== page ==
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Potential Tax Law Changes – Update

I have to say it’s an exciting time to be a Philly sports fan.  The Eagles are mowing down their opponents and are off to a 4-1 start, with their only loss being to the undefeated Chiefs.  As of today, the Eagles are perched atop the NFC East standings and are in prime position to make the playoffs for the first time since 2013.  On top of this the Sixers open up their regular season in one week.  I haven’t been this excited for the start to their season since the Iverson days.  I think they have a great shot at competing for a playoff spot in a weak Eastern Conference.  However, we are still a few years away from serious title contention.  Last but least, the Flyers opened up their regular season and are poised for run at the playoffs as well.  No matter what happens with these teams, the next few months are going to be a great deal of fun!

As you may know, I recently wrote an article about the most recent potential tax reform news.  Since that time, we have been provided some additional details on an announcement of the new framework:

  • The corporate rate would now be set at 20% instead of the proposed 15% rate.
  • Businesses would get a five-year extension of the 100% expensing of certain capital assets.
  • Pass-through business would have a maximum top rate of 25%.
  • There would be three tax brackets for individuals – 12%, 25%, and 35%. However, there is a potential for a fourth rate for the nation’s highest incomes.
  • The plan also calls for a complete removal of the AMT (Alternative Minimum Tax), the estate tax, and generation-skipping estate tax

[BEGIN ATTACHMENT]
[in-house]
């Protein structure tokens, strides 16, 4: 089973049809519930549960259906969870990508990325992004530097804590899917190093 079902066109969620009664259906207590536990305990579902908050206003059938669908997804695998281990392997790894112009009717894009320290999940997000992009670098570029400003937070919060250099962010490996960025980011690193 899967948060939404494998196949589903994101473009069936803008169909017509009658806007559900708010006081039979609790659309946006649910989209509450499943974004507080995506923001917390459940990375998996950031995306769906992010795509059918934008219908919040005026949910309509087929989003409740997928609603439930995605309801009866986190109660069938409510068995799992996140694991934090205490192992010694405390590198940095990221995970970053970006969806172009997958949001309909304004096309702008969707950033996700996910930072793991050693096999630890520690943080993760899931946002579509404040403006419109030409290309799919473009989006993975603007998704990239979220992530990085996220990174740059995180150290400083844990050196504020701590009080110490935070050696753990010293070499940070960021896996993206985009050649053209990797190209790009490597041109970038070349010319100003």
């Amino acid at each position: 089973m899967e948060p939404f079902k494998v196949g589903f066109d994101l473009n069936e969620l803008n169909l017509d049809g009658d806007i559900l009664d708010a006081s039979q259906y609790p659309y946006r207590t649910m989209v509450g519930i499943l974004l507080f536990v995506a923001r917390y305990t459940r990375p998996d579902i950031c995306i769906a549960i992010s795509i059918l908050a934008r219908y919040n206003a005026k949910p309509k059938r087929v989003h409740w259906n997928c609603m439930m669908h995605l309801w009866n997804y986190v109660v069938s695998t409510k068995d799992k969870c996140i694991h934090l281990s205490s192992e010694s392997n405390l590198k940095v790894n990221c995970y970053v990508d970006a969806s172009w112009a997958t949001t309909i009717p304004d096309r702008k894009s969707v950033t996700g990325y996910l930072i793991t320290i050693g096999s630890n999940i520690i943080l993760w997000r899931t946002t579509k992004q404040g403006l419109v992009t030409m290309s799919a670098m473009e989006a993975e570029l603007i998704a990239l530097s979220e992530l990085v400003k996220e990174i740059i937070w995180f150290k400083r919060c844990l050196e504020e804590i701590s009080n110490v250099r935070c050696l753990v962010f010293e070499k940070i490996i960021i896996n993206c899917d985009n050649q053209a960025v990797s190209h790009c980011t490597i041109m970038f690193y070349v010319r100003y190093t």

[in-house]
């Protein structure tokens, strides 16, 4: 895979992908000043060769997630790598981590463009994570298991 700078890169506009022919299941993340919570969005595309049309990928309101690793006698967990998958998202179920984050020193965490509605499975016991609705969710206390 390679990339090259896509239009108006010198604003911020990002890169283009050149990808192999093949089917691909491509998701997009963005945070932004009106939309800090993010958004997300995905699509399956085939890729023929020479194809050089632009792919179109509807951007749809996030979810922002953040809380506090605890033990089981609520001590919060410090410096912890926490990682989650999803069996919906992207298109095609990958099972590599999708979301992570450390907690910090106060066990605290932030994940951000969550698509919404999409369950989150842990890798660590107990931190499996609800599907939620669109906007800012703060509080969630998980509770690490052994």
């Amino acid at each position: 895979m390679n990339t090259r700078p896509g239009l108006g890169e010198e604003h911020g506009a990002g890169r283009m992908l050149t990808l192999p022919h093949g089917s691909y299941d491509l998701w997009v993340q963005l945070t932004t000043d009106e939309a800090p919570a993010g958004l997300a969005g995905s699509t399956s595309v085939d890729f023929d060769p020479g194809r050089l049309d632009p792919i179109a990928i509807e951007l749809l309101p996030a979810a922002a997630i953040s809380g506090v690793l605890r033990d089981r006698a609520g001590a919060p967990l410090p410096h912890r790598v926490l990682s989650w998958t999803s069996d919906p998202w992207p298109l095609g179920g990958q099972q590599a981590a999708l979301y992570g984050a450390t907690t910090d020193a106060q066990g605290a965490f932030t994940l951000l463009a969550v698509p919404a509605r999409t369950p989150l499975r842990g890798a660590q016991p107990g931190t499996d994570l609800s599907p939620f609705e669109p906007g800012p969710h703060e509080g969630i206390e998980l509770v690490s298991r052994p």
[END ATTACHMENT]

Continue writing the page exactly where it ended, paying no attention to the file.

• Companies with off-shore profits that haven’t yet been brought back to U.S. would have a one-time tax when they bring those earnings back to the U.S. On top of this, the companies would be able to pay the tax bill over several years.
  • There would be a “significant” increase to the current $1,000 per child tax credit and would create a $500 tax credit for non-child dependents.
  • There would be an elimination of most itemized deductions, except for charitable donations and mortgage interest, and the personal exemptions. Offsetting this would be a doubling of the standard deduction amounts.

Much of the details are still unknown about the tax reform so as we learn new details, I will keep you apprised of the key facts.  In the interim, the best option is to keep operating as if the tax law changes will not pass to protect yourself in the worst-case scenario.  As we get closer to December, make sure you work with your tax advisor on how to best strategize if the law does or does not pass.

If you would like to discuss my current strategies with all known news at this time, please feel free to contact me directly!

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